If the lease does not contain a force majeure clause or the clause clearly does not cover the current COVID-19 pandemic, you may still be excused from performance under the doctrines of impossibility, commercial impracticability or frustration of purpose. These doctrines are used as defenses in court by tenants sued for failure to perform and default under the lease, but can still be helpful in negotiating a resolution with landlord. They come into play when there are (1) unforeseen circumstances outside of the tenant’s control and (2) performance under the lease would cause extreme and unreasonable difficultly and expense, or when the contract would be worthless due to one party’s inability to perform. Typically, loss of profit alone will not excuse performance.
In some instances, performance of the contract can be deemed impossible if a law is passed making the performance illegal. Ohio’s Stay at Home Order requires all non-essential businesses to cease operations, except for minimum basic operations, and only permits “Essential Businesses” to remain open and operating subject to specific health and safety guidelines. Essential businesses, such as restaurants which are permitted to stay open on a carry-out and delivery-only model, may find themselves in a precarious position because they are legally able to stay open, but may not be doing enough business to pay rent or sustain operations.
Your attorney will review the lease for provisions that allow the tenant to terminate early or “go dark.” For instance, the lease may permit tenant to terminate if their sales or profits remain below a certain threshold for a period. Tenant should be prepared to provide financials if terminating early or going dark under this type of clause. Further, look to see if the lease contains a co-tenancy provision that allows tenant to terminate the lease or exercise a rent abatement if a certain number of stores, a certain named store, or a certain percentage of the square footage in the shopping center becomes vacant.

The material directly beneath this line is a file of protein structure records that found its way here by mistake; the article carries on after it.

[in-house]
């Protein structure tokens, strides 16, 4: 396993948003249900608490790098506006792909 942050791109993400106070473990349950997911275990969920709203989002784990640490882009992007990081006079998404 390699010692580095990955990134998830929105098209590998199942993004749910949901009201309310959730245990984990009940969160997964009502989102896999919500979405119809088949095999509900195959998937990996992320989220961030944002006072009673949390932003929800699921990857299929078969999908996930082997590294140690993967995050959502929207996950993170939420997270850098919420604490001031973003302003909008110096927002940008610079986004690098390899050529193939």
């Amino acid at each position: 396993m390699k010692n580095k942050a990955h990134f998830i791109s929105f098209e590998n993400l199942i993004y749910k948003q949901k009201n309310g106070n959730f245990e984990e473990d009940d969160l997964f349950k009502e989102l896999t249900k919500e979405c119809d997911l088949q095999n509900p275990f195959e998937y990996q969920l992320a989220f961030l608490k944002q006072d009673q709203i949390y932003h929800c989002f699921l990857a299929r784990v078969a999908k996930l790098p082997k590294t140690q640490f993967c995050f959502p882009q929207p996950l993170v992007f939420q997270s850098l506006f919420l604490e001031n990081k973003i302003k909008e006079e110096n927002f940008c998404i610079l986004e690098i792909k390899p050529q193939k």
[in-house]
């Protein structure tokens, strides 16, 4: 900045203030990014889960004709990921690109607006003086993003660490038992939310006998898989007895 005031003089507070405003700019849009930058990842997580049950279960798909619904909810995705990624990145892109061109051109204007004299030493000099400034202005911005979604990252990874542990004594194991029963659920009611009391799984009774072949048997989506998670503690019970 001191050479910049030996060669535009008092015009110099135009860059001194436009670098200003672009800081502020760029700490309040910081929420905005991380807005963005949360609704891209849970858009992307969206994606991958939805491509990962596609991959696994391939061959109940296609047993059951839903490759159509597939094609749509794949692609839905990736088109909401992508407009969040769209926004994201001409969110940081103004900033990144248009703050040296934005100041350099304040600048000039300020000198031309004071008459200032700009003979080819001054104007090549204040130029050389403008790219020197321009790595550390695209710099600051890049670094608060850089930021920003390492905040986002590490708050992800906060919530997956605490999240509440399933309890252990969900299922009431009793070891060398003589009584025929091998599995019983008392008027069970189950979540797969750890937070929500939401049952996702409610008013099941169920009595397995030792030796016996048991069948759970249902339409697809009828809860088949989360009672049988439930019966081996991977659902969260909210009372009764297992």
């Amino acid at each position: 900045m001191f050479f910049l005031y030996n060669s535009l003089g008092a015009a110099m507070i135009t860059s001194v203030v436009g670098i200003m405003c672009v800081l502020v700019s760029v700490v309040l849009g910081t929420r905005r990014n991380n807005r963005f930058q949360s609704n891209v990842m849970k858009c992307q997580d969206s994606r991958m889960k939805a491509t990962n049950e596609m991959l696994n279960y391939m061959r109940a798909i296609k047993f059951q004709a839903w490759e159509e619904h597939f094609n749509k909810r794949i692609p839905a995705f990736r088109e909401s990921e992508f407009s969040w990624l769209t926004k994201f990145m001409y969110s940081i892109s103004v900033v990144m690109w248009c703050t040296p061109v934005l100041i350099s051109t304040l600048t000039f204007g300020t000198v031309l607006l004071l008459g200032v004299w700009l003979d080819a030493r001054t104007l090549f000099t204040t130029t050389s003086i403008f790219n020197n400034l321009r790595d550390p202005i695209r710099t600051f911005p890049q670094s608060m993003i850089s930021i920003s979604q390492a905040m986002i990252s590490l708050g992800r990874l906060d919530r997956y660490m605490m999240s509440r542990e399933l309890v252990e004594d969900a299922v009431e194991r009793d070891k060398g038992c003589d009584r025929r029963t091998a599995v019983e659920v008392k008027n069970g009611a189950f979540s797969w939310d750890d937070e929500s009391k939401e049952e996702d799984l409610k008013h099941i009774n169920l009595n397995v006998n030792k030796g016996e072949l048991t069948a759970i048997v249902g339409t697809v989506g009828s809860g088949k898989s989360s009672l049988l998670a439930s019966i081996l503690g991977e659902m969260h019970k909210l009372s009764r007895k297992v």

Other remedies that tenant should consider asking for when working with landlord to find a resolution are as follows:
Add the amount of rent abated to the back end of the lease;
Increase rental rate beginning 6 months after re-opening;
Extend the term of the lease for a period equal to the time rent abated; or
Offer to make improvements while rent is abated (e.g., fresh coat of paint, deep cleaning, etc.)
Lastly, it is important to keep all communications with landlord polite, cooperative, sympathetic and in writing. Any agreement reached should be reduced to a signed, written lease amendment. We strongly advise that you consult with your attorney for drafting to ensure that everything is documented correctly and you are protected.
The attorneys at Yourkvitch & Dibo can assist with any questions and issues that may arise as the COVID-19 situation develops.
Claire O’Connor, Esq. is an associate with the firm and licensed to practice in Ohio. Her practice focuses on residential and commercial real estate, including lease negotiation and related litigation for commercial tenants with restaurant, office and retail locations throughout Ohio.
 See also, The National Law Review, Force Majeure Clauses and COVID019 – Can Force Majeure Clauses Excuse Performance Under New York or Delaware Law in a Pandemic?, (Mar. 13, 2020), https://www.natlawreview.com/article/force-majeure-clauses-and-covid-19-can-force-majeure-clauses-excuse-performance.
 See also, The National Law Review, Origins of the Force Majeure Clause and Impossibility of Contractual Performance Defense (Mar. 19, 2020), https://www.natlawreview.com/article/origins-force-majeure-clause-and-impossibility-contractual-performance-defense.